If you want to learn what happened here before the Internet, visit the Suffolk Record Office. That’s where the newspaper microforms and bound volumes are kept, for a start.
There’s also a newspaper morgue in document boxes, old town directories, and idiosyncratically formatted records like half-height logbooks of transactions related to the poor laws:
At today’s Open Day, archivist Louise Kennedy gave a tour of the strongroom upstairs. Records are kept in acid-free cardboard boxes that can absorb water if there is a flood, keeping the documents drier.
The building is almost full and proposals are being considered for a new unified site, which may be in Ipswich or Bury St. Edmunds. Currently the records are split among Ipswich, Lowestoft and Bury. So go and see current setup in its splendid Victorian building while you can.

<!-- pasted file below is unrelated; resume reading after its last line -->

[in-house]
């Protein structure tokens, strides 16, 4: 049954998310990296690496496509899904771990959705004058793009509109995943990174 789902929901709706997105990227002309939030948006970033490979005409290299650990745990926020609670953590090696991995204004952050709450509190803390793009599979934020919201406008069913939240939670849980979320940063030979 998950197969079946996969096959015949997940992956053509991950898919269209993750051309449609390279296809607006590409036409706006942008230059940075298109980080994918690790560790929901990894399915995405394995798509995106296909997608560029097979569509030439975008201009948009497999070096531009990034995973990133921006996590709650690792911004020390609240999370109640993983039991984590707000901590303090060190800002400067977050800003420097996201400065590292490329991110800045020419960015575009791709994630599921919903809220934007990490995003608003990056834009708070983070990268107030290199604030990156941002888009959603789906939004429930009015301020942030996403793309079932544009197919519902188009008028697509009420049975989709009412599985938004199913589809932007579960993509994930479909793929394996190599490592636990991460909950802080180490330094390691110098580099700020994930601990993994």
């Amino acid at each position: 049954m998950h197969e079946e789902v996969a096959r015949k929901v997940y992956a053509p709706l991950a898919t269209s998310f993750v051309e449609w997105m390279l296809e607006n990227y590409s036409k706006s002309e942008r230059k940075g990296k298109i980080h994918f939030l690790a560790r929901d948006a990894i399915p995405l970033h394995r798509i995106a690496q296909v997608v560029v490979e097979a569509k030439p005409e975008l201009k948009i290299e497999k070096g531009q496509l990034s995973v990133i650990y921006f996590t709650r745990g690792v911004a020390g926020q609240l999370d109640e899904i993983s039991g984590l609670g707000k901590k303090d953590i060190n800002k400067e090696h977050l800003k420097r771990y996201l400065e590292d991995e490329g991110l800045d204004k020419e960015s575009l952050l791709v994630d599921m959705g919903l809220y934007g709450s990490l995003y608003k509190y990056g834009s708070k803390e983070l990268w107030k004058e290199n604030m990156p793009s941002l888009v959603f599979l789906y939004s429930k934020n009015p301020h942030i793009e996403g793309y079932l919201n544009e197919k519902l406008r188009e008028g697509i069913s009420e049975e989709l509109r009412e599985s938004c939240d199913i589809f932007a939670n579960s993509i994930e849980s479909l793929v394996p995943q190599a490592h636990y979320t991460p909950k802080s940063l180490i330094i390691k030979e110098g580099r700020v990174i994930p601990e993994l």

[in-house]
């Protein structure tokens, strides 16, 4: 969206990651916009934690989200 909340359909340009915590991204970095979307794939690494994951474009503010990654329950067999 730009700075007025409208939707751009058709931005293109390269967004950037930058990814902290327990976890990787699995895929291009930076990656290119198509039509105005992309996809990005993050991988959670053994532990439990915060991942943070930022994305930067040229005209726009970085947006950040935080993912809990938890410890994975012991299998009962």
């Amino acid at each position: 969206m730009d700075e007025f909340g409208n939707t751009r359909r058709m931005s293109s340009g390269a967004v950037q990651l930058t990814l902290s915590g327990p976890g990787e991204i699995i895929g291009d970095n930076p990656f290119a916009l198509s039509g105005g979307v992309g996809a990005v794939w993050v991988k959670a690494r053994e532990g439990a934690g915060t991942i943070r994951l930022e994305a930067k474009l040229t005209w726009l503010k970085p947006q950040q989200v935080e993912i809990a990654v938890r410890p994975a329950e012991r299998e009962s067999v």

At the end of the tour, Louise showed us a 14th century royal charter giving rights to Ipswich, stabilized in a foam-lined case. The oldest charter in the collection is from the 12th century and bound in a scrapbook that’s too fragile to handle, she said.
People working in archives don’t wear gloves anymore, Louise said, because the gloves make you clumsy and cause more damage to the books than the oil from clean hands. The oldest documents are on vellum which is naturally a bit oily and has survived handling for hundreds of years. If you really want to learn to read manuscripts or just research buildings and personalities, the office gives courses – actually a lot more than are listed here.